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Genes tell the story of how the Asian tiger mosquito spread – ScienceDaily



Over the last 40 years, the Asian tiger mosquito, Aedes albopictus, has invaded every continent thanks to the transportation of its eggs via human trade and transportation. Researchers reporting in PLOS Neglected Tropical Diseases have now used the genomes of the mosquitoes to track the history of the invasion and expansion of the species through Albania, Italy, and Greece

Ae. albopictus is native to Southeast Asia and was first recorded outside this area, in Albania, in 1979. It rapidly spread throughout Europe, the United States, Latin America, and Africa. This worldwide invasion was fostered by human activities including the transportation of desiccated eggs by global and local used tire trade. The widespread presence of this aggressive, day-rime biting mosquito in urban habitats represents an increasing public health risk.

In the new work, research groups coordinated by della Torre Alessandra of the University of Rome and Caccone Adalgisa from Yale University studied Ae. albopictus samples collected from ovitraps between May and October 2016 in nine sites across Italy, one in Ablania, and one in Greece. At least five ovitraps were used in each site, and after the eggs were collected, they were allowed to hatch and grow into adults. DNA was then extracted and sequenced.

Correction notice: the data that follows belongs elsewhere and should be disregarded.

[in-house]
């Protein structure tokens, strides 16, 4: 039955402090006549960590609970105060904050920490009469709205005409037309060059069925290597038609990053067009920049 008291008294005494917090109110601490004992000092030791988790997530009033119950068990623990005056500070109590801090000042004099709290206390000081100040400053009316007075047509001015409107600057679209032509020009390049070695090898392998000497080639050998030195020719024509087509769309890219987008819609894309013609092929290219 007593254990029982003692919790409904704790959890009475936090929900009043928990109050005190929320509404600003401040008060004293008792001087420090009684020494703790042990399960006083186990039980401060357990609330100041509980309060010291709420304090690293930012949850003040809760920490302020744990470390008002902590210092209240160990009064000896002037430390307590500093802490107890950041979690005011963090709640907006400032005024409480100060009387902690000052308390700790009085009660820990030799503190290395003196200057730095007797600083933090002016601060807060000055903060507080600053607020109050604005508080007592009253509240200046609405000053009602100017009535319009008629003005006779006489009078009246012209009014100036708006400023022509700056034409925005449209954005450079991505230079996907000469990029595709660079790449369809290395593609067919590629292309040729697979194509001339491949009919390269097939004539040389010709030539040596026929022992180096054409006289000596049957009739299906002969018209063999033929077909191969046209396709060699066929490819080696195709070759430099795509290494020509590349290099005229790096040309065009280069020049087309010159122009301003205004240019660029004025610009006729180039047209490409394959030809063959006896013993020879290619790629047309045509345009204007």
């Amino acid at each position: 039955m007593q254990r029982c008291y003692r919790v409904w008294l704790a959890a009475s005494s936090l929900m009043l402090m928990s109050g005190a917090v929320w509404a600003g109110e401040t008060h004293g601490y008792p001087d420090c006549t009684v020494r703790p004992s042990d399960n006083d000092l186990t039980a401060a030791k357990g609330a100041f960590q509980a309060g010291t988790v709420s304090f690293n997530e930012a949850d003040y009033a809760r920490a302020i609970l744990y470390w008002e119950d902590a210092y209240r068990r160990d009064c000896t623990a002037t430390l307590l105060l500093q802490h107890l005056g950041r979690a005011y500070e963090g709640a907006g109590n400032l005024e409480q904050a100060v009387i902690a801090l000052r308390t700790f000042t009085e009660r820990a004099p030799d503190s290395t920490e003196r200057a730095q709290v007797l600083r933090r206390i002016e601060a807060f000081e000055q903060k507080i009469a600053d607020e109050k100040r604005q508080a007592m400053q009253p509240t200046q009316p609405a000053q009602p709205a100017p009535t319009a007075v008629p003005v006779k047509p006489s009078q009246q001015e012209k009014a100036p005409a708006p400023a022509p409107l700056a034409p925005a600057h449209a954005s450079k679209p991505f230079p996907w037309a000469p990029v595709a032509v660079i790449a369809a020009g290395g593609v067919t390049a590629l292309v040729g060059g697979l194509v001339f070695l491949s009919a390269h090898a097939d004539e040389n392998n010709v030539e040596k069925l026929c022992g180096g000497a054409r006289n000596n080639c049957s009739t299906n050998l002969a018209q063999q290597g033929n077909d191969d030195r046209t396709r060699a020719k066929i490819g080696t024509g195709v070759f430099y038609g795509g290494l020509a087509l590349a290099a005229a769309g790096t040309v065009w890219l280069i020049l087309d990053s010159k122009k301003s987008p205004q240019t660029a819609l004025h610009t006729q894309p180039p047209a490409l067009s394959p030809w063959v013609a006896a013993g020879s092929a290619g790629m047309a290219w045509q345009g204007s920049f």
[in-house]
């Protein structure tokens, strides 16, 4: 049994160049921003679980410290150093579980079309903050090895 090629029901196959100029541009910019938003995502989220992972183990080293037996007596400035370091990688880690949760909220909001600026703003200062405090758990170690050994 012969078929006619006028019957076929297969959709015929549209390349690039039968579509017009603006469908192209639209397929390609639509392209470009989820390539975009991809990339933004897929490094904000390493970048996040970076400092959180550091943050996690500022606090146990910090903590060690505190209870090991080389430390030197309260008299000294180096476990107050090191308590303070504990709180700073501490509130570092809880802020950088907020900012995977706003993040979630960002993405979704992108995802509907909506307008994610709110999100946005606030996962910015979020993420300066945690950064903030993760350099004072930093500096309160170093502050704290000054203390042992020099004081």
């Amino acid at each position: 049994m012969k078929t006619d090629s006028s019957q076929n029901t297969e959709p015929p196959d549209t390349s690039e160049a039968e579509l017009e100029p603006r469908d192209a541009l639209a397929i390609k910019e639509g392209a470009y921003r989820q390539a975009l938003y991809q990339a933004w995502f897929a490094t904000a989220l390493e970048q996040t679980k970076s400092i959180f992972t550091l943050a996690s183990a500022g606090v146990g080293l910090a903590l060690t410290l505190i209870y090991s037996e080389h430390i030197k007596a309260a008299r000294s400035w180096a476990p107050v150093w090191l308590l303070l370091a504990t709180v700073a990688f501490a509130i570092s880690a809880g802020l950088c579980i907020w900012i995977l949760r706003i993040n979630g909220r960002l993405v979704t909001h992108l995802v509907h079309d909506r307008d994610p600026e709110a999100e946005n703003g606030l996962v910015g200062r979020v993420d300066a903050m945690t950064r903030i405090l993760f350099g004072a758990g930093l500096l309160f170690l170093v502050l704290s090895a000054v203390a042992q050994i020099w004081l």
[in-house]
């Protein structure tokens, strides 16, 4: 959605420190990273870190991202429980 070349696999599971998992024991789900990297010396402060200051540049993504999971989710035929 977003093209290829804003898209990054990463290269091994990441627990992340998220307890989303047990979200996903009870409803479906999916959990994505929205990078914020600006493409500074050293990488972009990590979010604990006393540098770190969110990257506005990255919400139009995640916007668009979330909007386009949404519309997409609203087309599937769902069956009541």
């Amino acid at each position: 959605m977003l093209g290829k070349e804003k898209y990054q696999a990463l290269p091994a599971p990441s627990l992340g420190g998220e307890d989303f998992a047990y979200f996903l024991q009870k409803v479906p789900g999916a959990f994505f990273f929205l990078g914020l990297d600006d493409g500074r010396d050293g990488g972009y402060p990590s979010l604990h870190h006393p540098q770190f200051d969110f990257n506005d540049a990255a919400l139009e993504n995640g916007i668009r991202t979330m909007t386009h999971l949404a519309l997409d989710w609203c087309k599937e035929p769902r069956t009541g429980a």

The genetic data revealed that the expansion of the mosquito occurred thanks to multiple independent – and likely ongoing – invasions from both native and previously invaded areas. The researchers put together a complex story of genetic drift, isolation of some populations, adaptation to local environments, and range expansion. Overall, the results are consistent with a major role of human activities in the expansion of Ae. albopictus.

"Identifying the main source populations implicated in recurrent invasions, as well as main routes and means of passive dispersal, is not only an interesting exercise to better characterize one of the most successful animal invasions in history but may also contribute to understand, and possibly prevent , epidemiologically relevant processes, such as spreading of insecticide resistance, "the researchers say.

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